Our letter to the BC Federation of Labour
Please use any part of this letter for your own use.
February 11, 2021
Dear Member of the Women & Gender Rights Standing Committee, BC Federation of Labour
Feminist organizations in BC are concerned to learn that the BC Federation of Labour has adopted a resolution calling for the recognition of prostitution as work, for the decriminalization of prostitution, and for protections for this work under the law. This resolution is contrary to the 2014 law called for by feminist organizations across Canada. Bill C-36, the Protection of Communities and Exploited Persons Act, decriminalizes the sale of sex in most instances. It is the first law in Canada to govern prostitution in a manner consistent with Equality Rights, particularly those of women, as guaranteed by the Canadian Charter of Rights and Freedoms. As noted in the Preamble to the law it is “important to protect human dignity and the equality of all Canadians by discouraging prostitution, which has disproportionate impact on women and children”(1) and “it is important to denounce and prohibit the purchase of sexual services because it creates a demand for prostitution”. Versions of this law, often referred as the Nordic Model, have been called for by feminists around the world and have been adopted by progressive pro-women’s equality and pro-labour governments in Sweden, Norway, France, and Ireland.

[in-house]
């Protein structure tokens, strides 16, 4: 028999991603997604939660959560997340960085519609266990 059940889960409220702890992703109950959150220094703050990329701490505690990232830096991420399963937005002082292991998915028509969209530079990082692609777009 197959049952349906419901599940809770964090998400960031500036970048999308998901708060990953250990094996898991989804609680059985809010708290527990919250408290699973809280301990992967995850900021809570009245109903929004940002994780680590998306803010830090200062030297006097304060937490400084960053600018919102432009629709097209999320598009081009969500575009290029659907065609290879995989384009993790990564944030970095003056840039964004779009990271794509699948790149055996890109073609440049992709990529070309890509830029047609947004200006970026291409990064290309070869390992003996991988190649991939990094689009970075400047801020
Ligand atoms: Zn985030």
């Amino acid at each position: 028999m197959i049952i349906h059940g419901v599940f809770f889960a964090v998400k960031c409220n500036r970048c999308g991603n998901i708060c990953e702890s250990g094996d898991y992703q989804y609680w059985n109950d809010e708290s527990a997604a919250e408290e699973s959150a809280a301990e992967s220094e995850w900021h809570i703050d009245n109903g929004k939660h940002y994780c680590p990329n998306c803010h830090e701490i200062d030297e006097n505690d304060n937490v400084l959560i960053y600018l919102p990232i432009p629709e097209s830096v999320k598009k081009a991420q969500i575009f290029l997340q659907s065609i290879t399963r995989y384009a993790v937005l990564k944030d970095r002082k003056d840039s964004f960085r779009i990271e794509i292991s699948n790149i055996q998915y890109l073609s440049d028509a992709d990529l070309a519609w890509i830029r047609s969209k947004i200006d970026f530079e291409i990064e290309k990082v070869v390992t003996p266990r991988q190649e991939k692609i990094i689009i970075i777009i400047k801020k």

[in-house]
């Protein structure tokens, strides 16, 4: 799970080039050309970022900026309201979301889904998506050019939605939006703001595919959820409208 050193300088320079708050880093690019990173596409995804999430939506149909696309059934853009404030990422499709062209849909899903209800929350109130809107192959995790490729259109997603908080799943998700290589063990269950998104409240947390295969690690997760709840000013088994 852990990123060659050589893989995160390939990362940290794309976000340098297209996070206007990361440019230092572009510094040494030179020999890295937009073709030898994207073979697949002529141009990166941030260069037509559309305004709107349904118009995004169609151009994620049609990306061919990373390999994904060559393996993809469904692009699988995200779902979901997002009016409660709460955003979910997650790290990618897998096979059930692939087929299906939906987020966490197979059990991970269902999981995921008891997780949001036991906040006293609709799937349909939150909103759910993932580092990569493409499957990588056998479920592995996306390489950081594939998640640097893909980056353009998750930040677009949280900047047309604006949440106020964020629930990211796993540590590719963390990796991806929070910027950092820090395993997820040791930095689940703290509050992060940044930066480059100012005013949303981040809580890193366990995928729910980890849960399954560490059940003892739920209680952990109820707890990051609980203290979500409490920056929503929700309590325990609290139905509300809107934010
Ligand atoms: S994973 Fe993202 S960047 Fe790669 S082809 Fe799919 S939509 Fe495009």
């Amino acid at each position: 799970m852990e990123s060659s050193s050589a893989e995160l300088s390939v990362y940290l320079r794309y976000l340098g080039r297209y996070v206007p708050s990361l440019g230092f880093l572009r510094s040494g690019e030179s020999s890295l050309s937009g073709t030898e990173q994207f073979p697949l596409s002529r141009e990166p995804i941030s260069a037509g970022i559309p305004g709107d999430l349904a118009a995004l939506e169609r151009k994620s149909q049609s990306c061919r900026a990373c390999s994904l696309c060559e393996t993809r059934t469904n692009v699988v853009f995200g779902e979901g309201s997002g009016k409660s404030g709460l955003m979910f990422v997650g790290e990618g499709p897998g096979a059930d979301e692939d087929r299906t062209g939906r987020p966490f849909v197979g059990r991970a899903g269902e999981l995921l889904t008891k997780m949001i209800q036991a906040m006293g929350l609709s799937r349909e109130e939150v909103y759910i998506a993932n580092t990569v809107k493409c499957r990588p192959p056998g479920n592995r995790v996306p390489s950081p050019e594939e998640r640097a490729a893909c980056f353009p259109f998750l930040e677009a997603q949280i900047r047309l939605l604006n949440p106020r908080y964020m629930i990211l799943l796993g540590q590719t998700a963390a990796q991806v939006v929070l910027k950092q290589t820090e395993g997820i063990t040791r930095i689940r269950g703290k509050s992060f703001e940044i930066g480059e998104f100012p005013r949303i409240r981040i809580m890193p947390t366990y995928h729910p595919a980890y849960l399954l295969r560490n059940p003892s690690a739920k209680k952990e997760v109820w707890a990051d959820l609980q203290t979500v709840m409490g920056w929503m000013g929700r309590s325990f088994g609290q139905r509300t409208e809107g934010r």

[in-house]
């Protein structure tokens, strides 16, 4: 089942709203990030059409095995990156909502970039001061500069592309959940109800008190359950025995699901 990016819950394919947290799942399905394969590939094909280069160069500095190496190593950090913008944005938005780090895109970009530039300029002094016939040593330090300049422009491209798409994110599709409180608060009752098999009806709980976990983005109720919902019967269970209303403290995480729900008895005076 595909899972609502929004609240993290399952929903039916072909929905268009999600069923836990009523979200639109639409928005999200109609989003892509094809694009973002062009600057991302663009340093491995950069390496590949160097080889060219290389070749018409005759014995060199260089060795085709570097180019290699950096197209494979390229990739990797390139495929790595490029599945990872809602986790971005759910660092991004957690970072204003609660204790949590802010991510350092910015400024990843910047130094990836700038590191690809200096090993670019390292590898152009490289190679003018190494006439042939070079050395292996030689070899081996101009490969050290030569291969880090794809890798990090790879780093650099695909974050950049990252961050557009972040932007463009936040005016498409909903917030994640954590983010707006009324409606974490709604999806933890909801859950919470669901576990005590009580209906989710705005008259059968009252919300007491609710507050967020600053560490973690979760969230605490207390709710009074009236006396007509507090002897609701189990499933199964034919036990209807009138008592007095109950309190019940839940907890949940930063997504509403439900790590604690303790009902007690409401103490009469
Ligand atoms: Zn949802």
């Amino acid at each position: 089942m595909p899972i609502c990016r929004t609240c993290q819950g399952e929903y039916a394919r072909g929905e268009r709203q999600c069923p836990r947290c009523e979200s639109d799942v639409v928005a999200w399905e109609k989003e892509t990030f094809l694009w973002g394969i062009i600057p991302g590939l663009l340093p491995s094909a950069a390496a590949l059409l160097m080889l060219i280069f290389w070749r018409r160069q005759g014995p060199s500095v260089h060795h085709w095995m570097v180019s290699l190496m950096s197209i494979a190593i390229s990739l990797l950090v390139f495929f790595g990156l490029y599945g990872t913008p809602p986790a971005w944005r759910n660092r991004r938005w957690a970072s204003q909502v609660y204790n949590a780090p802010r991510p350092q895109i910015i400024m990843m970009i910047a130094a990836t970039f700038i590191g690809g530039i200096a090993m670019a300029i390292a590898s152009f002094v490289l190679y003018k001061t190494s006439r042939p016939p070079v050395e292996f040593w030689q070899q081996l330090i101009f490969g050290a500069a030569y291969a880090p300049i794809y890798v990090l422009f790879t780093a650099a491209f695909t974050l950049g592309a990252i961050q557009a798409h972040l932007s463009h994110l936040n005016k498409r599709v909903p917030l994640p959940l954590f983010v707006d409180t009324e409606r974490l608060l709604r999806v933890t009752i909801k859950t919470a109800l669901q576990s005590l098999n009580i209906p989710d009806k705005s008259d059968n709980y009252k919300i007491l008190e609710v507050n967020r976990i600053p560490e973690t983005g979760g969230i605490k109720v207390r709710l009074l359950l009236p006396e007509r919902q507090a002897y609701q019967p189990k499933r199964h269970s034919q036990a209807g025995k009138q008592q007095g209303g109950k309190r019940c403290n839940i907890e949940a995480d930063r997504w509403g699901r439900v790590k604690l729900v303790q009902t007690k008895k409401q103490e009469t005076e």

It is notable to us that these facts are absent in your Policy on Sex Work. As a result, we wonder whose criminalization you truly intend to repeal. While feminists are glad that women are no longer being criminalized for men’s pimping and purchasing of sexual access to women, we do not agree that these men should be equally decriminalized through repeal of our current law. Such a move would amount to de facto legalization of prostitution in Canada, a situation that in other countries has led to the proliferation of the prostitution industry, of the number of women who are prostituted, and of violence against women in prostitution. Many progressives are quick to claim that “sex work is work”. However, feminists, particularly those who have exited prostitution and who have worked on the frontlines in women’s anti-violence and legal advocacy organizations, know that prostitution is not a job.